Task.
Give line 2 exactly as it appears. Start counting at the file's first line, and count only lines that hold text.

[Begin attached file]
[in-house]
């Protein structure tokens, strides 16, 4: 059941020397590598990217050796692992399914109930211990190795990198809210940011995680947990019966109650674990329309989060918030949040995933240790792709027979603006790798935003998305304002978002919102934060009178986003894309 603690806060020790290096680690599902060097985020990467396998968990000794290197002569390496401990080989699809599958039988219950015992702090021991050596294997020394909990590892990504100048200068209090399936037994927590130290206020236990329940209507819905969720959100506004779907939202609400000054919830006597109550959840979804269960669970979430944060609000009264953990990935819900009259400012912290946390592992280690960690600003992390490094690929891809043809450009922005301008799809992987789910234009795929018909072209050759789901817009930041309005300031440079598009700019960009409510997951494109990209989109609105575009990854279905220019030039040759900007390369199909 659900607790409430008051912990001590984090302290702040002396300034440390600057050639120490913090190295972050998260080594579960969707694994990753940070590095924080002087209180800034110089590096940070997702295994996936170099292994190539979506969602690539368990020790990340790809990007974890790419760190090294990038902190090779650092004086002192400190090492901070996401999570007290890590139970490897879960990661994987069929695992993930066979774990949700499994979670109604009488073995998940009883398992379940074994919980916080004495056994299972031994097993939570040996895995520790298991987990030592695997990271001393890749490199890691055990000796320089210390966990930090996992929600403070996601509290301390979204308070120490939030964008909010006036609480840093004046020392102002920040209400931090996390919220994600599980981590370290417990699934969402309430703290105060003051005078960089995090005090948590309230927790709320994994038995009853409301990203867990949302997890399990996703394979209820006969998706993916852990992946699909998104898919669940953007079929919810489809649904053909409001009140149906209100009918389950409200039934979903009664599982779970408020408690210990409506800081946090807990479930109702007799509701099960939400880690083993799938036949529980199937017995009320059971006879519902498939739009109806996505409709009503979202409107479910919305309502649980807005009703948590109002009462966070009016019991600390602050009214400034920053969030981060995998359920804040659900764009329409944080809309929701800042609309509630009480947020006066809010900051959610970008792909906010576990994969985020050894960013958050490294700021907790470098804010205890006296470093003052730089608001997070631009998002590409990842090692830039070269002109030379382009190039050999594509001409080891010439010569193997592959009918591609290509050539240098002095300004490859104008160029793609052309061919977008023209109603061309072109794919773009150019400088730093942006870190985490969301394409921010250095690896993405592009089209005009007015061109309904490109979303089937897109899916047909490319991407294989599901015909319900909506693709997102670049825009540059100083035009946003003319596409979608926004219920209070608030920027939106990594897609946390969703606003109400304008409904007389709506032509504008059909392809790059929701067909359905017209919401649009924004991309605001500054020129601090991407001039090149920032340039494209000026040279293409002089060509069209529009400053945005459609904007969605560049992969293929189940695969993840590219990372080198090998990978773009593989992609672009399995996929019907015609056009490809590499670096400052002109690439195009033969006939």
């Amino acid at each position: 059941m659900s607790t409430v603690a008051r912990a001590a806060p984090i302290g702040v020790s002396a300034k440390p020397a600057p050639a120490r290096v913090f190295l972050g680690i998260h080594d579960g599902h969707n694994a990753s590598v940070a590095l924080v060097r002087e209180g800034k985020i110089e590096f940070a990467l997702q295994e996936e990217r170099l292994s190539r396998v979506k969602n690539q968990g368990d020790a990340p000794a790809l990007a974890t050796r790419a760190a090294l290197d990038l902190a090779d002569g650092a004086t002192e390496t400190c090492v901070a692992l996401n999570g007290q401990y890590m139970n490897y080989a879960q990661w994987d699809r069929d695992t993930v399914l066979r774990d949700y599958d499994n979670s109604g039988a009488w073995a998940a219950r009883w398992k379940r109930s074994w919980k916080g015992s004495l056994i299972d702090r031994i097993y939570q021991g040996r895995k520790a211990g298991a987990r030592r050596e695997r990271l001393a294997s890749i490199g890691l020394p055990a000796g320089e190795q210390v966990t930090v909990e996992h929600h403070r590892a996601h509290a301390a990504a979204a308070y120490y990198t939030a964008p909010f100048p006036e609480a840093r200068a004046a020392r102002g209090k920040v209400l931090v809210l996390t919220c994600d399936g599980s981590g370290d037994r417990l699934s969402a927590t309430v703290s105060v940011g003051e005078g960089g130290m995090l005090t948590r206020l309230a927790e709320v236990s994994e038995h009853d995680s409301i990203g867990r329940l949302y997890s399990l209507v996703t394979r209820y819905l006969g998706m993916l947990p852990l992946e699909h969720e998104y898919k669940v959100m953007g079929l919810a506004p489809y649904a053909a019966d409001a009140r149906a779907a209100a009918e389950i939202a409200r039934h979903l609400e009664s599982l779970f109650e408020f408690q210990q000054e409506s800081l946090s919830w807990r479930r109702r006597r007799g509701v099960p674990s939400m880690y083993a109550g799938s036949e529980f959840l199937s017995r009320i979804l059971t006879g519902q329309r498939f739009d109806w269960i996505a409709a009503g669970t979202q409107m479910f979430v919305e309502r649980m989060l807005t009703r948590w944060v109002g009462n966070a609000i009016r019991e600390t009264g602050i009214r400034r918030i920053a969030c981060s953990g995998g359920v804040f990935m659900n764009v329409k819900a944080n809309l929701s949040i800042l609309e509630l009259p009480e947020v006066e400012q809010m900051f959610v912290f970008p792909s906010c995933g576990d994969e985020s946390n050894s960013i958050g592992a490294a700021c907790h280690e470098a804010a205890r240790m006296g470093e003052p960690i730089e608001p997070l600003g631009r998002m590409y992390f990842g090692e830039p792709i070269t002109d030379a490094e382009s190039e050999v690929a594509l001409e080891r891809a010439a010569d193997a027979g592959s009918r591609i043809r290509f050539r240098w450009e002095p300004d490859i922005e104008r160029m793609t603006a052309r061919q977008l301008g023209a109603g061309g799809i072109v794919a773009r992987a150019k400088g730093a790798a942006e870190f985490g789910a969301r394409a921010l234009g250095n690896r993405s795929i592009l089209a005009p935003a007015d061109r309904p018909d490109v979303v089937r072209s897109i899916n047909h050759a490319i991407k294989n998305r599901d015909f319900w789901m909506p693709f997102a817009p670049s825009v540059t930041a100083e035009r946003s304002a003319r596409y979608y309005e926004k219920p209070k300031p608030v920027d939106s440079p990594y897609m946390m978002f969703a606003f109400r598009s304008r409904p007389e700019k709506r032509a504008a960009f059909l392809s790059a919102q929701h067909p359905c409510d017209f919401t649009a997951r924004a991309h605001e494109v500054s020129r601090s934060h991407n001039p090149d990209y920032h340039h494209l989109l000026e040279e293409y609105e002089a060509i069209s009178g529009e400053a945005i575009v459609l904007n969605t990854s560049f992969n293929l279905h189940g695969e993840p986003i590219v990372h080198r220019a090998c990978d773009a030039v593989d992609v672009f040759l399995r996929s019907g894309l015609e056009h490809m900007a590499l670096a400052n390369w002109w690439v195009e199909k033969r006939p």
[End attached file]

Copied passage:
């Protein structure tokens, strides 16, 4: 059941020397590598990217050796692992399914109930211990190795990198809210940011995680947990019966109650674990329309989060918030949040995933240790792709027979603006790798935003998305304002978002919102934060009178986003894309 603690806060020790290096680690599902060097985020990467396998968990000794290197002569390496401990080989699809599958039988219950015992702090021991050596294997020394909990590892990504100048200068209090399936037994927590130290206020236990329940209507819905969720959100506004779907939202609400000054919830006597109550959840979804269960669970979430944060609000009264953990990935819900009259400012912290946390592992280690960690600003992390490094690929891809043809450009922005301008799809992987789910234009795929018909072209050759789901817009930041309005300031440079598009700019960009409510997951494109990209989109609105575009990854279905220019030039040759900007390369199909 659900607790409430008051912990001590984090302290702040002396300034440390600057050639120490913090190295972050998260080594579960969707694994990753940070590095924080002087209180800034110089590096940070997702295994996936170099292994190539979506969602690539368990020790990340790809990007974890790419760190090294990038902190090779650092004086002192400190090492901070996401999570007290890590139970490897879960990661994987069929695992993930066979774990949700499994979670109604009488073995998940009883398992379940074994919980916080004495056994299972031994097993939570040996895995520790298991987990030592695997990271001393890749490199890691055990000796320089210390966990930090996992929600403070996601509290301390979204308070120490939030964008909010006036609480840093004046020392102002920040209400931090996390919220994600599980981590370290417990699934969402309430703290105060003051005078960089995090005090948590309230927790709320994994038995009853409301990203867990949302997890399990996703394979209820006969998706993916852990992946699909998104898919669940953007079929919810489809649904053909409001009140149906209100009918389950409200039934979903009664599982779970408020408690210990409506800081946090807990479930109702007799509701099960939400880690083993799938036949529980199937017995009320059971006879519902498939739009109806996505409709009503979202409107479910919305309502649980807005009703948590109002009462966070009016019991600390602050009214400034920053969030981060995998359920804040659900764009329409944080809309929701800042609309509630009480947020006066809010900051959610970008792909906010576990994969985020050894960013958050490294700021907790470098804010205890006296470093003052730089608001997070631009998002590409990842090692830039070269002109030379382009190039050999594509001409080891010439010569193997592959009918591609290509050539240098002095300004490859104008160029793609052309061919977008023209109603061309072109794919773009150019400088730093942006870190985490969301394409921010250095690896993405592009089209005009007015061109309904490109979303089937897109899916047909490319991407294989599901015909319900909506693709997102670049825009540059100083035009946003003319596409979608926004219920209070608030920027939106990594897609946390969703606003109400304008409904007389709506032509504008059909392809790059929701067909359905017209919401649009924004991309605001500054020129601090991407001039090149920032340039494209000026040279293409002089060509069209529009400053945005459609904007969605560049992969293929189940695969993840590219990372080198090998990978773009593989992609672009399995996929019907015609056009490809590499670096400052002109690439195009033969006939």